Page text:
Elite professional poker players, Phil Laak and Antonio Esdandiari, travel to New Orleans in search of high stakes underground poker games.
With 63 tracks and a total running time of just under four hours, Dust On The Nettles examines the metamorphosis that British folk underwent during the late 1960s, when the influence of psychedelia and the counterculture saw the idiom being twisted into all kinds of new and exotic shapes, as the finger-in-the-ear folk clubs of yore were inexorably drawn into a brave new world of Arts Labs, free festivals and the nascent college/university circuit.
Psychedelic-folk debut from one of the most erudite, literate minds in rock, Thomas D. Rapp (and the first of his ever-changing Swine). Although the songs here lack some cohesion, this is still a stunning piece of work, from the nightmarish sleeve art – the "Hell Panel" from Hieronymus Bosch's 15th century painting "Garden of Delights" – to the strange yet powerful songs. "Another Time," the most memorable selection, is an understated acoustic song, the first that Rapp ever penned, based on his experience in a horrific car crash where he walked away unscathed. Of similar mood is the beautiful "Ballad of an Amber Lady." "Drop Out" is a straightforward song built around a popular credo of the '60s. "Uncle John" is one of the earliest protest songs about the Vietnam War. Strangest (and funniest) of all is "(Oh Dear) Miss Morse," where Rapp adopts a Victorian persona and sounds out the Morse code spelling of F-U-C-K, accompanied by banjo and Farfisa organ.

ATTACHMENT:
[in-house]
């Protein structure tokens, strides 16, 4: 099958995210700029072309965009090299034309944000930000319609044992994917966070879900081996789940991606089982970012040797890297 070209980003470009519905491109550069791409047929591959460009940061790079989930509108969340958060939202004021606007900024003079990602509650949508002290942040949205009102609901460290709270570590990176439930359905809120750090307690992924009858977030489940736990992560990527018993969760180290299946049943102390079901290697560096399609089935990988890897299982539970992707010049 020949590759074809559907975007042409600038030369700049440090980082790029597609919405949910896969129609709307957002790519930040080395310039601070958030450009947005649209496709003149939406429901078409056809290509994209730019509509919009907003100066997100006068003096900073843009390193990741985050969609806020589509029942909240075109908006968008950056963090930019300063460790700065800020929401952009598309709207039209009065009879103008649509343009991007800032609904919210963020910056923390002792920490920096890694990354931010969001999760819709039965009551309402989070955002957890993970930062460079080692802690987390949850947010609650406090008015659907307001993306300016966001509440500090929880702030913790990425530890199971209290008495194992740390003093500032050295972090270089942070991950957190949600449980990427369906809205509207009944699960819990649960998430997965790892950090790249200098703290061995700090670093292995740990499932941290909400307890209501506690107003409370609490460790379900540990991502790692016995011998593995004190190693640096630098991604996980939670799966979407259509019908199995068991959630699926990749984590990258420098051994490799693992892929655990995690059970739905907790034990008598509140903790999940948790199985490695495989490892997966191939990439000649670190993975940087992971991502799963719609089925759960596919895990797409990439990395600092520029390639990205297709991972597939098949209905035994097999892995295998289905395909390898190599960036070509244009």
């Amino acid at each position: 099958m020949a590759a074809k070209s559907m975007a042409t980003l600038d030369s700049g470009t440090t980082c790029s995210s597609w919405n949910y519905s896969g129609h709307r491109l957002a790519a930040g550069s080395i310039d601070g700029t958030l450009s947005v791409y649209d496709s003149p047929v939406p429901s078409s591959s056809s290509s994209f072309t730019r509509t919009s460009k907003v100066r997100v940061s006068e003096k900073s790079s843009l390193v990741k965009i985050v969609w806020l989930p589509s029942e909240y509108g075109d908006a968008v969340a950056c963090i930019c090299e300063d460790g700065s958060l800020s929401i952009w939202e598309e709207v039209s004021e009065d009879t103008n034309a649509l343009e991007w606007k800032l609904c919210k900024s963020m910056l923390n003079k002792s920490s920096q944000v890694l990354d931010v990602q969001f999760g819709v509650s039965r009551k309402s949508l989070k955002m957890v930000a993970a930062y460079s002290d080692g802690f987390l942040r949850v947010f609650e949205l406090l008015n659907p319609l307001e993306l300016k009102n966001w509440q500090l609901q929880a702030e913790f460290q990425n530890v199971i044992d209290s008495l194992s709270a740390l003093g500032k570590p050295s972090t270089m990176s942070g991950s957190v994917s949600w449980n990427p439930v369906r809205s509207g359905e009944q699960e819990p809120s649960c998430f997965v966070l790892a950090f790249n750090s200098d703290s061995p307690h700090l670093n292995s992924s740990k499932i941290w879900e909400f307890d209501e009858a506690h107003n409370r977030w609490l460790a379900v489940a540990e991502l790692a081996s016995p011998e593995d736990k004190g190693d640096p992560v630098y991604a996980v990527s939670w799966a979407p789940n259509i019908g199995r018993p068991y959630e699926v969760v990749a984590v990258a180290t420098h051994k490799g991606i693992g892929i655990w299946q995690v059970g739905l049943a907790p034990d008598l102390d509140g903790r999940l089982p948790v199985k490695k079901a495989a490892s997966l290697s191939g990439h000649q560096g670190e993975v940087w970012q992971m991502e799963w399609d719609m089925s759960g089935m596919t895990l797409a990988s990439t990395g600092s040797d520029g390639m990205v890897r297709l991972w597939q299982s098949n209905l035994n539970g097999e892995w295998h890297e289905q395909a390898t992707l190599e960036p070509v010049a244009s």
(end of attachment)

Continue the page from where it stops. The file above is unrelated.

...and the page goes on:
One of the major voices in the highly political Asian improvisation movement of the 1980s and '90s, baritonist Fred Ho on this memorable CD performs everything from modernized swing and Charles Mingus-influenced ensembles to short solo baritone pieces and selections that mix together Western and Eastern instruments. He utilizes two ensembles: the 11-piece Journey Beyond the West Orchestra (which includes such instruments as the sona, erbu, and san shuen along with more conventional jazz horns and rhythm, plus occasionally the somewhat jarring Chinese soprano vocals of Cindy Zuoxin Wang) and the five-piece Afro-Asian Music Ensemble.